Roberta Muir has managed Sydney Seafood School since 1997. She holds a Master of Arts degree in Gastronomy from the University of Adelaide, writes food and beverage news for Jetstar Inflight Magazine and is the author of 500 Cheeses.
Day pass to all 5 sessions $250 (includes parking at SFM) or $60/session; $50/session for CIRA members.
10am – 11am
North West: Liguria with Logan Campbell from Lucio’s Italian Restaurant and Toscana with Gabriele Taddeucci Code: 1MC
Liguria is a narrow region sandwiched between Piedmont and the ocean, its capital city, Genoa, was an early maritime power, but surprisingly its cooking is not seafood focused. The hills are redolent with wild herbs, which characterise Ligurian cooking (its most famous dish is pesto), a huge array of fruits and vegetables grow on terraces between the sea and mountains and it produces one of Italy’s most delicate olive oils. Situated as it is on the Italian Riviera, its cuisine speaks much more of summer and sunshine, than does that of its northern neighbours. Tuscany can lay claim to perhaps the simplest cooking in all of Italy. The taste of meat or poultry grilled over wood embers, flavoured with nothing more than the region’s excellent olive oil, lemon juice and wild herbs is a testament to the beauty of ‘cucina rustica’. Beans appear so frequently that other regions call Tuscans ‘mangiafagioli’ (bean eaters) and other humble ingredients such as cavolo nero, spinach, artichokes, offal and game appear in rich soups, stews and pasta dishes.
11.30am – 12.30pm
Foreign Influence: Spanish & Arabic in Sardegna with Giovanni Pilu from Pilu at Freshwater and Greek in Calabria with Nino Zoccali from Pendolino Code: 2MC
The region that is now Italy has been occupied and influenced by many different cultures over the millennia. Sardinians have traditionally lived in the mountains as shepherds and farmers, with cooking based on pork, lamb, wild game, sheep’s cheese and fregola (the local couscous-like pasta) fragranced with wild herbs. The coastal cuisine has been particularly influenced by invaders, Phoenician, Carthaginian, Greek, Roman, Genoese and Spanish all bringing their ways of preparing the island’s bounteous seafood with them. Calabria, in the “toe” of Italy, has two long coastlines and was also often occupied by foreign powers. Tuna and swordfish are plentiful, and often cooked simply with oil, lemon juice and herbs, as well as being preserved in oil. Flavours are strong with chilli, fennel and other spices playing an important role in seasoning salumi and other dishes.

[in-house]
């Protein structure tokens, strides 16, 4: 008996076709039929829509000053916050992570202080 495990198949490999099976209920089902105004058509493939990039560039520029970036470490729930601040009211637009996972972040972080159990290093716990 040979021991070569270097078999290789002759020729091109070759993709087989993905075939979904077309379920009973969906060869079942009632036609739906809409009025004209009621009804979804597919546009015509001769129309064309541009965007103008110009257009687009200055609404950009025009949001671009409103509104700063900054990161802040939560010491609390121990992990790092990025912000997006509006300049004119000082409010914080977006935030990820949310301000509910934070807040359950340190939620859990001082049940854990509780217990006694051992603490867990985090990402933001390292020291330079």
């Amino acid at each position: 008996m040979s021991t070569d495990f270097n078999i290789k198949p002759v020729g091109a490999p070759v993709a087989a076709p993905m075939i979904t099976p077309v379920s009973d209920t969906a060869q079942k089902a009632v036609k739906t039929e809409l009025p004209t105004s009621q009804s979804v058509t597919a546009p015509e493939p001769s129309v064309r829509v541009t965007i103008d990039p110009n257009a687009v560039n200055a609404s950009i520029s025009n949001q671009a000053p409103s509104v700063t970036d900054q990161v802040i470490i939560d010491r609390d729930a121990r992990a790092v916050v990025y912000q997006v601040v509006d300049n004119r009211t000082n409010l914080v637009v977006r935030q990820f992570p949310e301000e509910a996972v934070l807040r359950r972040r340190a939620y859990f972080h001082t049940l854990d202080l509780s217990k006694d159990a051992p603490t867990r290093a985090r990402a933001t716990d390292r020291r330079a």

1pm – 2pm
Mountains: Lombardia with Alessandro Pavoni from Ormeggio at the Spit and Basilicata with Danny Russo Code: 3MC
Industrial, landlocked Lombardy, in the central north, is Italy’s wealthiest region, but it is also rich in produce. The fertile plains of the River Po produce wheat, corn and rice and it is the most important livestock and dairy region, producing world famous cheeses including taleggio, mascarpone, gorgonzola and grana padano. The wooded hills provide game, such as pheasant and partridge, mushrooms and chestnuts, and the beautiful mountain lakes supply freshwater eel, sturgeon, perch, carp and trout, which are either simply grilled or poached. Basilicata, in the south, is one of Italy’s poorest regions and, while not strictly landlocked, has only a couple of tiny coastal strips and is almost entirely mountainous. Here homemade pasta reins supreme and chillies are a popular seasoning, pork is the most common meat appearing in a wide range of sausages, hams and salamis.
2.30pm – 3.30pm
South: Campania with Armando Percuoco from Buon Ricordo and Abruzzo with Eugenio Maiale from A Tavola Code: 4MC
Campania was part of the Kingdom of Spain for many centuries, and, as such, probably the first part of Italy to see the strange new fruit, tomato, that the Spanish brought back from the New World. Its coastline gives it a cuisine rich in seafood, while its many centuries of poverty make meat a scarce luxury and vegetables feature in many forms. In contrast, Abruzzo, on the Adriatic coast, uses less tomatoes, often cooking its soups and sauces ‘in bianco’ (white). Hot little chillies add spice to salumi and many dishes; raw seafood is popular along the coast and in the mountains, wild foods such as hare and mushrooms are common.
4pm – 5pm
Regional Italian Seafood Dishes with Lucio Galletto, Alessandro Pavoni, Armando Percuoco & Giovanni Pilu Code: 5MC
With its long coastline, Italy boasts many delicious seafood dishes, and even landlocked regions such as Lombardy make good use of the abundant freshwater fish found in their rivers and lakes. Join four of Sydney’s leading Italian chefs for a taste of seafood distinctive to their home regions.